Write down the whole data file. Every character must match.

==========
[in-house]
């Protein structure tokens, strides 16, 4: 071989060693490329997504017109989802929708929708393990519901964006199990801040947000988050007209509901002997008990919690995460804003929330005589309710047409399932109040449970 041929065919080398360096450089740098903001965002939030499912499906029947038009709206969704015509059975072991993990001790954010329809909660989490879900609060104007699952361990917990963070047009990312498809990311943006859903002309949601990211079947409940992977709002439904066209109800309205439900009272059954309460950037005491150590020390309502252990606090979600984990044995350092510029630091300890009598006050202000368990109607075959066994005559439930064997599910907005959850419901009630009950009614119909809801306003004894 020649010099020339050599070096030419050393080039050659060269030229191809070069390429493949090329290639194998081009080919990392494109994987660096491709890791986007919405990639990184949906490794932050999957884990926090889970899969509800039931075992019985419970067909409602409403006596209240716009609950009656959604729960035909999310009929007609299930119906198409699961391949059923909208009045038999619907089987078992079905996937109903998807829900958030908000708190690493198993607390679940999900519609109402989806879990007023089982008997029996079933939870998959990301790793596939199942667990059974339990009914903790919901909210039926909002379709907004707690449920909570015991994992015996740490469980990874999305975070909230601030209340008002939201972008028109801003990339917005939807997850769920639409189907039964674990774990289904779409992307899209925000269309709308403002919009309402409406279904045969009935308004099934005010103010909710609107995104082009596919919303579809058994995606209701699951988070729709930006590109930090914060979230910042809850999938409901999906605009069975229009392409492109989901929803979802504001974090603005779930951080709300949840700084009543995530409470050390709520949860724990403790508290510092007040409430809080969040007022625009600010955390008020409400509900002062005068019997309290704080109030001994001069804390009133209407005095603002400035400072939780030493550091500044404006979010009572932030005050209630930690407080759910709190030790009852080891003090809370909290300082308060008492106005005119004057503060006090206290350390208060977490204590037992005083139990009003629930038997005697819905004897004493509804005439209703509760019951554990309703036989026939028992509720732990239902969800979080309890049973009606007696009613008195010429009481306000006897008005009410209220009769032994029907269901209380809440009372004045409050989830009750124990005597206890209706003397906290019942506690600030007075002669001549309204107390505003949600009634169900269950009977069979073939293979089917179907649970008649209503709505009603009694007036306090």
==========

[in-house]
């Protein structure tokens, strides 16, 4: 071989060693490329997504017109989802929708929708393990519901964006199990801040947000988050007209509901002997008990919690995460804003929330005589309710047409399932109040449970 041929065919080398360096450089740098903001965002939030499912499906029947038009709206969704015509059975072991993990001790954010329809909660989490879900609060104007699952361990917990963070047009990312498809990311943006859903002309949601990211079947409940992977709002439904066209109800309205439900009272059954309460950037005491150590020390309502252990606090979600984990044995350092510029630091300890009598006050202000368990109607075959066994005559439930064997599910907005959850419901009630009950009614119909809801306003004894 020649010099020339050599070096030419050393080039050659060269030229191809070069390429493949090329290639194998081009080919990392494109994987660096491709890791986007919405990639990184949906490794932050999957884990926090889970899969509800039931075992019985419970067909409602409403006596209240716009609950009656959604729960035909999310009929007609299930119906198409699961391949059923909208009045038999619907089987078992079905996937109903998807829900958030908000708190690493198993607390679940999900519609109402989806879990007023089982008997029996079933939870998959990301790793596939199942667990059974339990009914903790919901909210039926909002379709907004707690449920909570015991994992015996740490469980990874999305975070909230601030209340008002939201972008028109801003990339917005939807997850769920639409189907039964674990774990289904779409992307899209925000269309709308403002919009309402409406279904045969009935308004099934005010103010909710609107995104082009596919919303579809058994995606209701699951988070729709930006590109930090914060979230910042809850999938409901999906605009069975229009392409492109989901929803979802504001974090603005779930951080709300949840700084009543995530409470050390709520949860724990403790508290510092007040409430809080969040007022625009600010955390008020409400509900002062005068019997309290704080109030001994001069804390009133209407005095603002400035400072939780030493550091500044404006979010009572932030005050209630930690407080759910709190030790009852080891003090809370909290300082308060008492106005005119004057503060006090206290350390208060977490204590037992005083139990009003629930038997005697819905004897004493509804005439209703509760019951554990309703036989026939028992509720732990239902969800979080309890049973009606007696009613008195010429009481306000006897008005009410209220009769032994029907269901209380809440009372004045409050989830009750124990005597206890209706003397906290019942506690600030007075002669001549309204107390505003949600009634169900269950009977069979073939293979089917179907649970008649209503709505009603009694007036306090």